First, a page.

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Hoffmann, R. A wiki for the life sciences where authorship matters. Nature Genetics (2008)

Regulation of megakaryocytopoiesis and platelet production by tyrosine kinases and tyrosine phosphatases.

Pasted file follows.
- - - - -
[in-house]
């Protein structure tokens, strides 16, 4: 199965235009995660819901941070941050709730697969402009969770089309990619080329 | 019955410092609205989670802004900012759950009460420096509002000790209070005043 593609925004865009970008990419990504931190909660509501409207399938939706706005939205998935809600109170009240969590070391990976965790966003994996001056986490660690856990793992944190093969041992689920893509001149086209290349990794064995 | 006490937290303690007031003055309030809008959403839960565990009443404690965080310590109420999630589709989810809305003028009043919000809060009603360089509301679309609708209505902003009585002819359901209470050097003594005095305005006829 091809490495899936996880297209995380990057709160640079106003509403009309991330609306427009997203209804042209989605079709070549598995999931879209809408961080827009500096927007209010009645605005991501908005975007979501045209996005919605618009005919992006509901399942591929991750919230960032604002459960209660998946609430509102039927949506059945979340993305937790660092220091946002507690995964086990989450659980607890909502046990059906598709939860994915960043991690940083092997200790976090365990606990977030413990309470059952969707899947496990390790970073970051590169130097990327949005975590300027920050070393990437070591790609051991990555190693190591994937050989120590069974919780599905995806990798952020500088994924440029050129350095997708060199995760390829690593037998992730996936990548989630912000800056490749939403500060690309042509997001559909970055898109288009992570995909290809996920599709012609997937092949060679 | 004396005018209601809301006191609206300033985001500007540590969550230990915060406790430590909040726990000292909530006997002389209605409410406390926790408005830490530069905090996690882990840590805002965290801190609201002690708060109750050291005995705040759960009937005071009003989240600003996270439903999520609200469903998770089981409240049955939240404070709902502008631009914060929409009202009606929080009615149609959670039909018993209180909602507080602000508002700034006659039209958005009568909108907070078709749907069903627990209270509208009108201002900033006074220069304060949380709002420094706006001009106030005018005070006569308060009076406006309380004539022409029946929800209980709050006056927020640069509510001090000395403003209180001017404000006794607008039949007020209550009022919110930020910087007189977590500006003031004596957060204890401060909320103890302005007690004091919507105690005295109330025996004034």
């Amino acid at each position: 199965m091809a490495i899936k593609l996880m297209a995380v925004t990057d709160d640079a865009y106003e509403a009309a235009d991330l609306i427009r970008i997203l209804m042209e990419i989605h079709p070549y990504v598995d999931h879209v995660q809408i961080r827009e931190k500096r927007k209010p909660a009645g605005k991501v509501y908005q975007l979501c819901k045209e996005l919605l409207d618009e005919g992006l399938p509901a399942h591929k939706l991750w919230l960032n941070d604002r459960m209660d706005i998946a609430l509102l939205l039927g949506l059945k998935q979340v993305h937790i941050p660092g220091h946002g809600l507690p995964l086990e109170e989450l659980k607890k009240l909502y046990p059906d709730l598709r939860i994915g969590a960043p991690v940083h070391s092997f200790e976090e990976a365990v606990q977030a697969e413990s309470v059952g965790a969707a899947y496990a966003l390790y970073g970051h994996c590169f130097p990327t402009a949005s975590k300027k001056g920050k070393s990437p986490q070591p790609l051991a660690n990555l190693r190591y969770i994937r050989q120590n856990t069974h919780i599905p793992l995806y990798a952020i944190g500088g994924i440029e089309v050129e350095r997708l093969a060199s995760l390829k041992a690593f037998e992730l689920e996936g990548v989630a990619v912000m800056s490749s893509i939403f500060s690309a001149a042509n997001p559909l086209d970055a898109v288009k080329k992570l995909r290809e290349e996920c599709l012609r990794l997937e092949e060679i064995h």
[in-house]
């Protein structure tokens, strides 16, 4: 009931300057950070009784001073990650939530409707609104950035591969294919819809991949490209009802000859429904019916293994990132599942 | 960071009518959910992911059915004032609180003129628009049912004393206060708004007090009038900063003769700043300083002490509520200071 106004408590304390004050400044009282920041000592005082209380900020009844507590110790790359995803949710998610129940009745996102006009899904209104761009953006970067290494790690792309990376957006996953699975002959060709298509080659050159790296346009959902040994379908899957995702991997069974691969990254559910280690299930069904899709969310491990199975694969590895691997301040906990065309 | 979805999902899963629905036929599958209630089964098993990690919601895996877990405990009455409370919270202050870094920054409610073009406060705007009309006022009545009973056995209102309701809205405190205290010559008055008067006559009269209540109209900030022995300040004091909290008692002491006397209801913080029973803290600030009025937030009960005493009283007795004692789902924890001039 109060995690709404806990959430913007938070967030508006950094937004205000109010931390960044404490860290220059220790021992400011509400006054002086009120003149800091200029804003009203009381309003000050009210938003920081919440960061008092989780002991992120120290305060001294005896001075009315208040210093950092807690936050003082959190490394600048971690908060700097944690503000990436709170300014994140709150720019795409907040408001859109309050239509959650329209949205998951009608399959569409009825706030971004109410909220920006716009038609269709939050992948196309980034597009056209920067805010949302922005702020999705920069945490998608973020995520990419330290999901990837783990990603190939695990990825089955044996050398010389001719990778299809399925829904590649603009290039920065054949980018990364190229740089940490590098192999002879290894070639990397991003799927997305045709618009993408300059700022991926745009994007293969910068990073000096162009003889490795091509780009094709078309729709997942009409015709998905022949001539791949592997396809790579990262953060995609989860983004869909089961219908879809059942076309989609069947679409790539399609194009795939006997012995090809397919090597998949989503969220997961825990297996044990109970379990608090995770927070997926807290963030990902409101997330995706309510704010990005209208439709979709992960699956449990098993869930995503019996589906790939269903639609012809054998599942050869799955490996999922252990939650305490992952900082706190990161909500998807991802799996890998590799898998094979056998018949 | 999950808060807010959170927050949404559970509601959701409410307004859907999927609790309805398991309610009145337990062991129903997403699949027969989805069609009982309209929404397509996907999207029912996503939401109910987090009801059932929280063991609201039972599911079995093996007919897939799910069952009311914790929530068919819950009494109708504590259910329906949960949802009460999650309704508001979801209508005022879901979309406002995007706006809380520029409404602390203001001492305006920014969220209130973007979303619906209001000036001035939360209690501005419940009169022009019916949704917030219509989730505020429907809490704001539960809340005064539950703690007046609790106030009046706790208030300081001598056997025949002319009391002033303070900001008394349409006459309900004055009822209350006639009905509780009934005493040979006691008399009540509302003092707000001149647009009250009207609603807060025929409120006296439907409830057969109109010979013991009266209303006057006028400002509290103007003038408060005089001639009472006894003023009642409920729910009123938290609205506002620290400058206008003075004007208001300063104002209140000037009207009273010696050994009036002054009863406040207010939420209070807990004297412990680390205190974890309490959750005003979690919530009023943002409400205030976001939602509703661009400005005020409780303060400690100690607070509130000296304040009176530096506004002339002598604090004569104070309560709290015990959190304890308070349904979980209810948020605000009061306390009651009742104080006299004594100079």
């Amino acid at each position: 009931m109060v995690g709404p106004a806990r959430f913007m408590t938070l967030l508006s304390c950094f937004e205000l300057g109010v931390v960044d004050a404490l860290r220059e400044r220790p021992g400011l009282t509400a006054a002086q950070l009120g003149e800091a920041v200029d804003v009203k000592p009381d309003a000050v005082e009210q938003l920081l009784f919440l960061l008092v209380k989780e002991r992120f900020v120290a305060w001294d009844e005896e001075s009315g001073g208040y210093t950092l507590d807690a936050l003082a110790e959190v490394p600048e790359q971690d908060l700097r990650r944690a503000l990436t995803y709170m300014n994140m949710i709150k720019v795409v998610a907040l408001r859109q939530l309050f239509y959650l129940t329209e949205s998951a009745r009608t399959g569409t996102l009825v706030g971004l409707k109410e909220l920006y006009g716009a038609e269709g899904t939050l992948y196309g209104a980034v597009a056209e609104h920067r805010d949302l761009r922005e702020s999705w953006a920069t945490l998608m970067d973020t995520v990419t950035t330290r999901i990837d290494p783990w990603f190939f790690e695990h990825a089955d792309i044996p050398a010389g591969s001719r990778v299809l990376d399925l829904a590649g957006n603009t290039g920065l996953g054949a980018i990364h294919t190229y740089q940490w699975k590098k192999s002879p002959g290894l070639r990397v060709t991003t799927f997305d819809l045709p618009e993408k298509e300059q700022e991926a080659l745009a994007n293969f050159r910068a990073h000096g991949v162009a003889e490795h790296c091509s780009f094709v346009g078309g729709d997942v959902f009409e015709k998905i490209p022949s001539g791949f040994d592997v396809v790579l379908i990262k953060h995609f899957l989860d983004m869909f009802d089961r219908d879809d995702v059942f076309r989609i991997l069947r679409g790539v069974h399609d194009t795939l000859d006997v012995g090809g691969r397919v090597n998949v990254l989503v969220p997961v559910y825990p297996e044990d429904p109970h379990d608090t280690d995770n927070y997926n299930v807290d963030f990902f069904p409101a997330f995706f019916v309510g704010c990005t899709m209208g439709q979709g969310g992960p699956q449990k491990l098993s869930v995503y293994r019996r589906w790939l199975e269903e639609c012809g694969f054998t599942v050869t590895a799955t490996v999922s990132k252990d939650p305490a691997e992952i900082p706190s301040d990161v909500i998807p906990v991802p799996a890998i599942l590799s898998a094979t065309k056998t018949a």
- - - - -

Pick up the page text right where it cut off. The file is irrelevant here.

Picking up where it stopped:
Megakaryocytopoiesis is the process by which bone marrow progenitor cells develop into mature megakaryocytes, which in turn produce platelets required for normal hemostasis. The development of this hematopoietic lineage depends on a variety of growth factors and cytokines. Growth factor-dependent tyrosine kinase receptors important in megakaryocytopoiesis include c-Kit, fibroblast growth factor receptor, the RON receptor, and the macrophage colony-stimulating factor receptor. Binding of growth factors to their respective receptors results in receptor dimerization and subsequent autophosphorylation on tyrosine residues. Tyrosine autophosphorylations become sites of association for cytoplasmic signaling molecules via their SH2 domains. Some of these molecules are themselves cytoplasmic tyrosine kinases such as the Src kinases, TEC, and CHK. Others are molecules such as phospholipase C-gamma, phosphoinositol 3-kinase, Shc, GTPase-activating protein, and the SH2-containing tyrosine phosphatases SHP-1 and SHP-2. These molecules generate second messengers, regulate the phosphorylation of other downstream molecules, and also regulate the phosphorylation of the receptor itself. The different cytoplasmic components activate pathways involved in either changes in cell growth or changes in the cytoskeleton that affect maturation of the cell. Cytokine receptors also generate signals involved in growth and differentiation. Some of these second messengers overlap with those of the receptor tyrosine kinases. Others, such as the JAKs/STATs, are involved in transcriptional control and are unique to the signaling mediated by cytokine receptors. We describe the contribution of these different signals to the growth/differentiation processes of megakaryocytes. We also describe the contribution of receptor and nonreceptor tyrosine phosphatases to these processes. Lastly, we have compiled selected methods related to the study of protein phosphorylation in megakaryocytes.[1]


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